NOVEMBER 21, 2016
To help “very low-income families” live in better neighborhoods, the Obama administration has issued a sweeping order requiring the government to pay more for their housing so they can move to areas of higher opportunity and lower poverty. The final rule was announced in the federal register this month by the U.S. Department of Housing and Urban Development (HUD), the agency that annually spends tens of billions on rent for the poor.
A chunk of the money, an estimated $18 billion according to the Congressional Budget Office, goes to a program called Housing Choice Voucher (HCV), which is funded by HUD and administered by local public housing agencies. It allows recipients to choose housing in the private market and pays a set amount based on fair market rent for a metropolitan area. Under the new rule, which goes into effect in January, fair market rents will now be calculated by ZIP code so Uncle Sam will pay a lot more for people to live in nicer areas. Here’s an excerpt of the new regulation: “This final rule establishes a more effective means for HCV tenants to move into areas of higher opportunity and lower poverty by providing the tenants with a subsidy adequate to make such areas accessible and, consequently, help reduce the number of voucher families that reside in areas of high poverty concentration.”
HUD Secretary Julián Castro said in an announcement that the goal is to “offer these voucher-holding families more opportunities to move into higher opportunity neighborhoods with better housing, better schools and higher paying jobs.” The agency decided to spend more money to house the poor after a group of Ivy League social scientists published a study on the effects of moving families away from neighborhoods with deeply concentrated poverty to low-poverty environments. They found that children who moved to low-poverty neighborhoods before the age of 13 did better as adults, had significantly higher earnings and a greater likelihood of attending college. To keep with one of the agency’s key missions of “fostering opportunities for economic mobility,” American taxpayers will foot the bill for the higher rent in more upscale neighborhoods.
To justify the added expense HUD is playing the race card, asserting that the current method of doling out vouchers “has not proven effective in addressing the problem of concentrated poverty and economic and racial segregation in neighborhoods.” The agency fully expects that when the new system kicks in it will be “more effective in helping families move to areas of higher opportunity and lower poverty.” To some this may sound like social engineering and yet another Obama administration example of spreading the wealth around. For instance, the “better jobs” argument is a huge red herring, particularly in the area surrounding the capitol, which will be deeply impacted by the new rule. For example, the highest new fair market rent areas in the District of Columbia are in the northwest while the lowest are in the southeast. Commuting to downtown is actually easier from the southeast because of its proximity, metro rail coverage and bus routes. Also, the highest rent allowances in the area are in places like Fairfax—again, far less accessible to employment centers than anywhere in the District.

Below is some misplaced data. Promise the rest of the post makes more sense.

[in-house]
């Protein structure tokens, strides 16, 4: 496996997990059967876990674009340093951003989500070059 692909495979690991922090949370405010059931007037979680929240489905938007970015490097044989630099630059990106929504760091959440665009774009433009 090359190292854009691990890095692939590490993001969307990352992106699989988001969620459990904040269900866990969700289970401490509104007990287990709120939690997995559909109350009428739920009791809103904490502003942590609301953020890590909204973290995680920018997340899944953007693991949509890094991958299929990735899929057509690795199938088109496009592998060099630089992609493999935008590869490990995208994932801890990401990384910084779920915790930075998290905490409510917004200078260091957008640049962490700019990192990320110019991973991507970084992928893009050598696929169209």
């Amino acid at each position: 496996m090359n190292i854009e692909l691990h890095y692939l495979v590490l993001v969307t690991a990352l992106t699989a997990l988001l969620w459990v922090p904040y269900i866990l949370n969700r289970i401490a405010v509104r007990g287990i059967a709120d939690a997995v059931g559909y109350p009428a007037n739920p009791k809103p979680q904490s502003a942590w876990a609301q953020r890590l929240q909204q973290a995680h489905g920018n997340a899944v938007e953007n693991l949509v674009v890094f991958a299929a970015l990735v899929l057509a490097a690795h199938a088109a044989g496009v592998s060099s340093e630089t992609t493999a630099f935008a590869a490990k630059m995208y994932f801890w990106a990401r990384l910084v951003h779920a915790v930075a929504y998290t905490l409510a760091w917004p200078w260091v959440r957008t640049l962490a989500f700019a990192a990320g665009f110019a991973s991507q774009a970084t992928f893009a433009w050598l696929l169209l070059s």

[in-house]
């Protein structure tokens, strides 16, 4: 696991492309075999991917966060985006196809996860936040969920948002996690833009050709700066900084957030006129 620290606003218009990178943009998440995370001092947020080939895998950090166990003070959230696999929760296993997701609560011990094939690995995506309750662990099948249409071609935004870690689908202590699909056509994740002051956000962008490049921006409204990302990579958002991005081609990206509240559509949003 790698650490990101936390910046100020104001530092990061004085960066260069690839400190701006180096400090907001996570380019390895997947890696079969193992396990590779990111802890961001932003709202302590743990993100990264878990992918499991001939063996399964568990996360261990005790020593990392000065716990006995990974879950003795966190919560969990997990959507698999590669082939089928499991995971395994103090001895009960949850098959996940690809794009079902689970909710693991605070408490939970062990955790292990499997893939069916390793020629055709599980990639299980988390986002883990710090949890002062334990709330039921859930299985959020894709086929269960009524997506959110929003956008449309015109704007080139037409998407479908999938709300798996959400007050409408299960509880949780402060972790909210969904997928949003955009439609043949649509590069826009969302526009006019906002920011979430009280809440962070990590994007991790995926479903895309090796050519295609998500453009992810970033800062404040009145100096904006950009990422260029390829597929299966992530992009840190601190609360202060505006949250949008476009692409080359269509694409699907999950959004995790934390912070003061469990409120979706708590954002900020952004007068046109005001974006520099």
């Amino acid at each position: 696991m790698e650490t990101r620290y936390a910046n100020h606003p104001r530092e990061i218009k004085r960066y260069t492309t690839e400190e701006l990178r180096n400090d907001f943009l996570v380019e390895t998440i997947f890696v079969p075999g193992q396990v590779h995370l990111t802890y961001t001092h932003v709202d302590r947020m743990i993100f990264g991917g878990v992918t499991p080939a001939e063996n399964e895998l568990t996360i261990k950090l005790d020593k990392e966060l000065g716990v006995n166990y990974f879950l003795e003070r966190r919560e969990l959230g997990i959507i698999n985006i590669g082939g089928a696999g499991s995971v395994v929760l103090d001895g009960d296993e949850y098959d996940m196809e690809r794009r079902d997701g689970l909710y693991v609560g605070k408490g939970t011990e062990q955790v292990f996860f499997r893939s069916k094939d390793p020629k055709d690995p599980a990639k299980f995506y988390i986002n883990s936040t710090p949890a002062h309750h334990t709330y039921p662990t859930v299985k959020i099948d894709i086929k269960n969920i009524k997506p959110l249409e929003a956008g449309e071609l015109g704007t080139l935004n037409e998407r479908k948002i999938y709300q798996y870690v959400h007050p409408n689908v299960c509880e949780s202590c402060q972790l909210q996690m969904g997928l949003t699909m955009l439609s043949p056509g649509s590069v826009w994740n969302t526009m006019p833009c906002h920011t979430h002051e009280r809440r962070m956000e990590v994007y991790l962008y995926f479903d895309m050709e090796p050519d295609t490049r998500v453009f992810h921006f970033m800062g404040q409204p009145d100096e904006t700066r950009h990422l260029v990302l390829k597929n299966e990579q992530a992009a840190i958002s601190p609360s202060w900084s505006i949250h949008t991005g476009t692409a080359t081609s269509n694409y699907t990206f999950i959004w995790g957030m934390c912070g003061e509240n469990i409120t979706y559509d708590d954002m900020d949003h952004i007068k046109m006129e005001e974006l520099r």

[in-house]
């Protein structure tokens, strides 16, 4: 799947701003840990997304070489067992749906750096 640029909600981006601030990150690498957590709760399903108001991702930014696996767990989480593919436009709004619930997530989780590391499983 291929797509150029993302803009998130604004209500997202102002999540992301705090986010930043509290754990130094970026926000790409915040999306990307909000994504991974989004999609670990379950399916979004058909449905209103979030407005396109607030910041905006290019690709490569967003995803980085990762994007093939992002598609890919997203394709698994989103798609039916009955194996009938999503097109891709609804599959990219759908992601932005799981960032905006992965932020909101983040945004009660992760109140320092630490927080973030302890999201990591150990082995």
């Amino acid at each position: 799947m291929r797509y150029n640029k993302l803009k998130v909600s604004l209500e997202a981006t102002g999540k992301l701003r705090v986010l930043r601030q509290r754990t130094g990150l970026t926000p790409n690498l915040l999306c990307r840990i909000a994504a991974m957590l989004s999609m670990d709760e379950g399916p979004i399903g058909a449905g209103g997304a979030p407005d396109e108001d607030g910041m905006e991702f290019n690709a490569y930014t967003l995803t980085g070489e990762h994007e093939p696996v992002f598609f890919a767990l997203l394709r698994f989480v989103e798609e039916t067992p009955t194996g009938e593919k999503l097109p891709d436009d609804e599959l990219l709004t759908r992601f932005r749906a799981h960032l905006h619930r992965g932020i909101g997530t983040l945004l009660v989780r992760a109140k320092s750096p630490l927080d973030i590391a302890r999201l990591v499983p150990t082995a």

The new regulation will have a significant impact on the composition of targeted neighborhoods. As an example: In 2016, the fair market rent for the entire D.C. metropolitan area for a two-bedroom apartment was $1,623. Under the new rule, voucher amounts in the D.C. area will range up to $2,420 a month for a two-bedroom apartment in northwest D.C and parts of Fairfax and Arlington counties. Among the areas that will implement the new system are the nation’s largest cities, including Chicago, Dallas, Atlanta, Philadelphia and San Antonio. HUD claims that its current system artificially inflates rents in some higher poverty neighborhoods rather than incentivize voucher holders to move to higher opportunity neighborhoods.
This is an agency that’s been embroiled in a multitude of serious scandals—under both Democrat and Republican administrations—over the years and Judicial Watch has reported on many of them, including the discovery that $200 million had been wasted at local public housing agencies run by people with “troubled backgrounds” in high-ranking positions. Agency leadership has also been rocky over the years. George W. Bush’s HUD secretary, Alphonso Jackson, was forced to resign in the midst of a federal investigation involving cronyism. Bill Clinton’s HUD secretary, Henry Cisneros, pleaded guilty to lying to the FBI about payments to a mistress. Ronald Reagan’s HUD secretary, Samuel Pierce, was involved in an influence-peddling scandal that saw 16 people, including some of his top aides at the agency, convicted.
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